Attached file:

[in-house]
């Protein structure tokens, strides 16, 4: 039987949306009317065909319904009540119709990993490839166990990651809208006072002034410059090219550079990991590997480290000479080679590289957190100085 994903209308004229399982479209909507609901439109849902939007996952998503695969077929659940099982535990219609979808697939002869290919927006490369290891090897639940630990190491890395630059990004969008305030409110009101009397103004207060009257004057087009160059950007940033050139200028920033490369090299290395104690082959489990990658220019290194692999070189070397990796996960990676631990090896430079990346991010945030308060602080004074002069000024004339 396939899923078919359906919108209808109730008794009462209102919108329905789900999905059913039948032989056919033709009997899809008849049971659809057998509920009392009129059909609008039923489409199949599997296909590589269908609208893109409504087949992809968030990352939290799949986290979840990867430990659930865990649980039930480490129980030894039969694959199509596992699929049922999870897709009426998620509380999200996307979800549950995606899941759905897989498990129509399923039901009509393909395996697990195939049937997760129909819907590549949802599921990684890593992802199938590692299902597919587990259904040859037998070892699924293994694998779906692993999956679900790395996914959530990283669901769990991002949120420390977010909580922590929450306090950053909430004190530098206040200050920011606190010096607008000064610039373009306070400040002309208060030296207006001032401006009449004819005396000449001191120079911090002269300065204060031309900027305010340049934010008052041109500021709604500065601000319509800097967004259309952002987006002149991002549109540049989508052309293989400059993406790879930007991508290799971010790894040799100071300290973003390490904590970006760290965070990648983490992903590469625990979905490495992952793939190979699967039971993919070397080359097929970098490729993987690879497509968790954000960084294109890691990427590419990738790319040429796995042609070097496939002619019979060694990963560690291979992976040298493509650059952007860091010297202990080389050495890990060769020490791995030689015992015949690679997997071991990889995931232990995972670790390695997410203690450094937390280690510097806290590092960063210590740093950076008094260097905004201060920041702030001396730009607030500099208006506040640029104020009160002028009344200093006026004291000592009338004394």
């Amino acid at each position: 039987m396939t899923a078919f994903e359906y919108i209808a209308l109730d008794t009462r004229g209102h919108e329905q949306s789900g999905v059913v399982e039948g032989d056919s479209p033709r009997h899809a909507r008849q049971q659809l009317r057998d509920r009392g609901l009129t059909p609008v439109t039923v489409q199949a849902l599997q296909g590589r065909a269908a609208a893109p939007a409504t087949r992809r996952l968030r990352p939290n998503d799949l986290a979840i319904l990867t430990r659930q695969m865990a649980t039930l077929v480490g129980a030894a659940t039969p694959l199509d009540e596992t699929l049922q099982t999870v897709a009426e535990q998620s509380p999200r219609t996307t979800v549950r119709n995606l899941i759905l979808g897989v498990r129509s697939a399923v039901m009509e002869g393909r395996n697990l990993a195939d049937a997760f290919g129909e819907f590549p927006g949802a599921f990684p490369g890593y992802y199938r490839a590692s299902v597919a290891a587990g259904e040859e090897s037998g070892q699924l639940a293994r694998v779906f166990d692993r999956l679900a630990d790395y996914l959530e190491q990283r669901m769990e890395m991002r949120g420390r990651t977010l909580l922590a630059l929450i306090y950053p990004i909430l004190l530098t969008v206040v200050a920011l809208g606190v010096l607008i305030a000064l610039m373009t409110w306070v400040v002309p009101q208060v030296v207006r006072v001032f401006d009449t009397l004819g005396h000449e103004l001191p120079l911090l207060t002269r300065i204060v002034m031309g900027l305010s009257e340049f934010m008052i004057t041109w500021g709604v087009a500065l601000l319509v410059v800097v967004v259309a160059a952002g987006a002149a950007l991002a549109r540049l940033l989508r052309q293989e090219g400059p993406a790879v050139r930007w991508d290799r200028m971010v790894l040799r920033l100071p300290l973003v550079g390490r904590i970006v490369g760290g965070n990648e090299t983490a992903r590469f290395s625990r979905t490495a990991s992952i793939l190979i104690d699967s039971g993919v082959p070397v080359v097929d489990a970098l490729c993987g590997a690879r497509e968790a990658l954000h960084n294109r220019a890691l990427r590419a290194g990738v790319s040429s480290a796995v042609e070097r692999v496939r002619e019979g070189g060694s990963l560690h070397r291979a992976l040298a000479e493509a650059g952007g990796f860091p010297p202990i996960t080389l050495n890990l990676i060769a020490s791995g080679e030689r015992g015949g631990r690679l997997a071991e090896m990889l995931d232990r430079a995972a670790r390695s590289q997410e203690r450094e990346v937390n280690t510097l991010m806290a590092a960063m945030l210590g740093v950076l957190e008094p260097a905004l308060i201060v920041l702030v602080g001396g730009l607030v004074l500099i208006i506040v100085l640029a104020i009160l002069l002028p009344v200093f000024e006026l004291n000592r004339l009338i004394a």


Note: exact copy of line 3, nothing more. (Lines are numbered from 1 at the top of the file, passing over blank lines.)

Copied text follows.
């Amino acid at each position: 039987m396939t899923a078919f994903e359906y919108i209808a209308l109730d008794t009462r004229g209102h919108e329905q949306s789900g999905v059913v399982e039948g032989d056919s479209p033709r009997h899809a909507r008849q049971q659809l009317r057998d509920r009392g609901l009129t059909p609008v439109t039923v489409q199949a849902l599997q296909g590589r065909a269908a609208a893109p939007a409504t087949r992809r996952l968030r990352p939290n998503d799949l986290a979840i319904l990867t430990r659930q695969m865990a649980t039930l077929v480490g129980a030894a659940t039969p694959l199509d009540e596992t699929l049922q099982t999870v897709a009426e535990q998620s509380p999200r219609t996307t979800v549950r119709n995606l899941i759905l979808g897989v498990r129509s697939a399923v039901m009509e002869g393909r395996n697990l990993a195939d049937a997760f290919g129909e819907f590549p927006g949802a599921f990684p490369g890593y992802y199938r490839a590692s299902v597919a290891a587990g259904e040859e090897s037998g070892q699924l639940a293994r694998v779906f166990d692993r999956l679900a630990d790395y996914l959530e190491q990283r669901m769990e890395m991002r949120g420390r990651t977010l909580l922590a630059l929450i306090y950053p990004i909430l004190l530098t969008v206040v200050a920011l809208g606190v010096l607008i305030a000064l610039m373009t409110w306070v400040v002309p009101q208060v030296v207006r006072v001032f401006d009449t009397l004819g005396h000449e103004l001191p120079l911090l207060t002269r300065i204060v002034m031309g900027l305010s009257e340049f934010m008052i004057t041109w500021g709604v087009a500065l601000l319509v410059v800097v967004v259309a160059a952002g987006a002149a950007l991002a549109r540049l940033l989508r052309q293989e090219g400059p993406a790879v050139r930007w991508d290799r200028m971010v790894l040799r920033l100071p300290l973003v550079g390490r904590i970006v490369g760290g965070n990648e090299t983490a992903r590469f290395s625990r979905t490495a990991s992952i793939l190979i104690d699967s039971g993919v082959p070397v080359v097929d489990a970098l490729c993987g590997a690879r497509e968790a990658l954000h960084n294109r220019a890691l990427r590419a290194g990738v790319s040429s480290a796995v042609e070097r692999v496939r002619e019979g070189g060694s990963l560690h070397r291979a992976l040298a000479e493509a650059g952007g990796f860091p010297p202990i996960t080389l050495n890990l990676i060769a020490s791995g080679e030689r015992g015949g631990r690679l997997a071991e090896m990889l995931d232990r430079a995972a670790r390695s590289q997410e203690r450094e990346v937390n280690t510097l991010m806290a590092a960063m945030l210590g740093v950076l957190e008094p260097a905004l308060i201060v920041l702030v602080g001396g730009l607030v004074l500099i208006i506040v100085l640029a104020i009160l002069l002028p009344v200093f000024e006026l004291n000592r004339l009338i004394a």